Introduction: Interactive Black Inventors Display
Creating an interactive display is a great way to introduce your students to Makey Makey and Scratch. While this project focuses on black inventors, you can use this guide for a multitude of other topics and activities-just tweak it to suit your goal!
I've included a link to the project guidelines that you can easily make a copy of and modify to your content area.
I have the students work in groups of 2-3 for activities like this. Each member is responsible for contributing, recording, and designing a panel for AT LEAST one fact. This could easily be an independent project as well.
Background Knowledge of Students: Students have explored Makey Makey for two classes, and have used the Scratch Coding Cards for two classes. They have prior knowledge of both tools. Experience has shown me that this is a better approach than teaching the tools WHILE doing the project!
Teachers! Did you use this instructable in your classroom?
Add a Teacher Note to share how you incorporated it into your lesson.
Step 1: Select and Research an Inventor
Scholastic's website has a fabulous "African American Inventors Page", from which I pulled these information sheets. I have limited time with the classes that are completing this project, so pulling and printing the info sheets from the website was more efficient than having them do the research. If you would like to focus more on the research aspect of the project, change as needed!
You may choose to assign students an inventor, have them choose, etc. I like to use the random wheel from Classtools.net for topic choices. Here is a link to the wheel with the inventor choices listed.
Step 2: Scratch-Record and Code Your Facts
Next, you will want to create a program in Scratch that will play your facts when the conductive buttons are pressed on your display.
I've created a screencast that shows this step in detail. Click on the thumbnail above for directions! (After I recorded the screencast, I decided to also add a "Stop all Sounds" button after each fact (see picture), so that the facts won't play over each other as new buttons are clicked.)
I've linked my project here if you would like to remix it.
Note: I mainly use Scratch for the coding and sound blocks with activities like this-if you would like to spend more time on Scratch, you could also have your students incorporate the sprites, backdrops, and other tools to create a visual display in the program as well. (for example-they could add sprites of the invention, import a picture of their inventor as a sprite, etc.)
Step 3: Create Your Display
You could go a few different ways with the display creation-one of the simplest methods (since it's a group project) would be to have each group member create a "panel" for their fact, then combine all the panels into one trifold type setup using scotch tape to hold the pages together. (see this in the next step)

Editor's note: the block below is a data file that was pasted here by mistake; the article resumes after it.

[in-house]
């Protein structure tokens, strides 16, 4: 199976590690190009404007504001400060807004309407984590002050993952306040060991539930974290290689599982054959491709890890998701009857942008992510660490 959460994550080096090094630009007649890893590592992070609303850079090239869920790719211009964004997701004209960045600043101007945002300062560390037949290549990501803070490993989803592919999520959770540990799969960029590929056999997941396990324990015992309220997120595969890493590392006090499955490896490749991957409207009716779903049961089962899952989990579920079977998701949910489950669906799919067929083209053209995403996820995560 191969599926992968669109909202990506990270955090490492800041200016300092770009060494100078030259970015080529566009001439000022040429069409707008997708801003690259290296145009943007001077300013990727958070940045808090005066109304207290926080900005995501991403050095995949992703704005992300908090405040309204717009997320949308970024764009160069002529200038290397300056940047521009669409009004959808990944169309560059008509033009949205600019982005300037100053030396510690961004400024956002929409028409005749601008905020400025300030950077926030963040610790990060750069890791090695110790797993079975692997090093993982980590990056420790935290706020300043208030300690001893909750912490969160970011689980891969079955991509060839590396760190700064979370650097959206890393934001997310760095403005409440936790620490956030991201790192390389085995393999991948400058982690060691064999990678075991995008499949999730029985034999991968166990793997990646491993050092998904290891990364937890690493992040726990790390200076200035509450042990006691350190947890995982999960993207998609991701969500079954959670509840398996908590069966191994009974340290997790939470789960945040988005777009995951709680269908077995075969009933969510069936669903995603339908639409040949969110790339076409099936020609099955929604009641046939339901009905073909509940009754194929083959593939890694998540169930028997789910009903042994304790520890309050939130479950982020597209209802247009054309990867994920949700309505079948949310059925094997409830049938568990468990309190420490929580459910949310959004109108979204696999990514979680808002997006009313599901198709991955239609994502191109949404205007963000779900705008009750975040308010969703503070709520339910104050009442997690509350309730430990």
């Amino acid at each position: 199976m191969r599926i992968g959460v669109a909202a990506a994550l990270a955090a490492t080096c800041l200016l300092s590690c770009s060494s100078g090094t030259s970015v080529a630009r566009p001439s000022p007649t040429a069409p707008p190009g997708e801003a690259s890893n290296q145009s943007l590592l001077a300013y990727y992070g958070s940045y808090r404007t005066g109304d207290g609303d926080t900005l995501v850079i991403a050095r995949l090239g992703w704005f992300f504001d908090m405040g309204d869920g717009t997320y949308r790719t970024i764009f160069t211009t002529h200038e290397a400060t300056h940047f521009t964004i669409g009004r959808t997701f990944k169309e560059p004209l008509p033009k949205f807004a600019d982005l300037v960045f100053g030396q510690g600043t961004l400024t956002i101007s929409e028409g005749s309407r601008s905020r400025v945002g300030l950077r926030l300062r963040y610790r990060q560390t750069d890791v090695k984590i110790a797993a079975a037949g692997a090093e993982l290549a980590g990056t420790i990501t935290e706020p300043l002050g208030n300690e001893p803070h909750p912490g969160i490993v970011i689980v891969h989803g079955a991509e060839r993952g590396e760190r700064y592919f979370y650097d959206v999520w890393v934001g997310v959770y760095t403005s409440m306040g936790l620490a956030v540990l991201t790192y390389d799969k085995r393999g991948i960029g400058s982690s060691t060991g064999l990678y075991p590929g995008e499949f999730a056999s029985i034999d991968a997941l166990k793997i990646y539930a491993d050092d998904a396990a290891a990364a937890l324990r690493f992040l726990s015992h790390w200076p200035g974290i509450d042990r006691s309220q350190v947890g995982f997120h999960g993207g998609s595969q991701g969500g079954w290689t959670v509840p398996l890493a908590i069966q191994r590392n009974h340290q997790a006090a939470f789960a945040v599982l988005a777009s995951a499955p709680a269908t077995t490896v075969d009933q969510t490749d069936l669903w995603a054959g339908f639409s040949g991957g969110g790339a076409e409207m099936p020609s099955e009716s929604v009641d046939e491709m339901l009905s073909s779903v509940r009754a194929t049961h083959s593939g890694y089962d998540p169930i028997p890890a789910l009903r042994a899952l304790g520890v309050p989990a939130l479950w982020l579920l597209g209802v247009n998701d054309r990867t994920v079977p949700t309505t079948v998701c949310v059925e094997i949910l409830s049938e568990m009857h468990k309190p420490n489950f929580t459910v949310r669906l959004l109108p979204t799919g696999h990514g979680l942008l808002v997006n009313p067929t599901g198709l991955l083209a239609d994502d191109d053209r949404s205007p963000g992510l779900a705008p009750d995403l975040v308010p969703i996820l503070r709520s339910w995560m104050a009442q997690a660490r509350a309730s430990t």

If you would like to add an extra design challenge aspect to the project, you could require your students to use an attachment technique from the above poster (created by Sarah Wyman, art teacher at Festus Elementary School) when creating their display. I came across the poster, and this article on Pinterest.It really all depends on how much time you want to spend on the project, and what skills you want to focus on.
Above is a picture one way to set up your display-however, the sky is the limit! Decide how much freedom you want to allow when choosing a display option :-)
Step 4: Connect Makey Makey
Pick spots on your display to attach a brass fastener or any other conductive material to. Remember to also include a conductive button for "Earth"so the user can ground themselves as they select a fact button to press, and you may want to add another button labeled (and add this to your Scratch Code) "Stop all Sounds", to click before moving on to a new fact. This prevents the facts from playing over each other
You will poke the material THROUGH the display, and the Makey Makey wires will attach to the backside of the poster. This keeps your project neat and organized, and avoids seeing a million cords!
When the conductive material is pushed, your recording for that fact should play from your Scratch code!
I added an additional requirement-students have to make a play-doh EARTH button in the shape of something related to their inventor or their invention! I used a heart since Boykin helped advance the pacemaker.
Touch the heart with one hand while you tap the conductive buttons on your display to hear the facts!
I sometimes connect their Chromebooks to a Bluetooth speaker as they take turns sharing-the built in speakers on the Chromebook aren't fabulous.
Hope you enjoy making your display!
This is an entry in the
Makey Makey Contest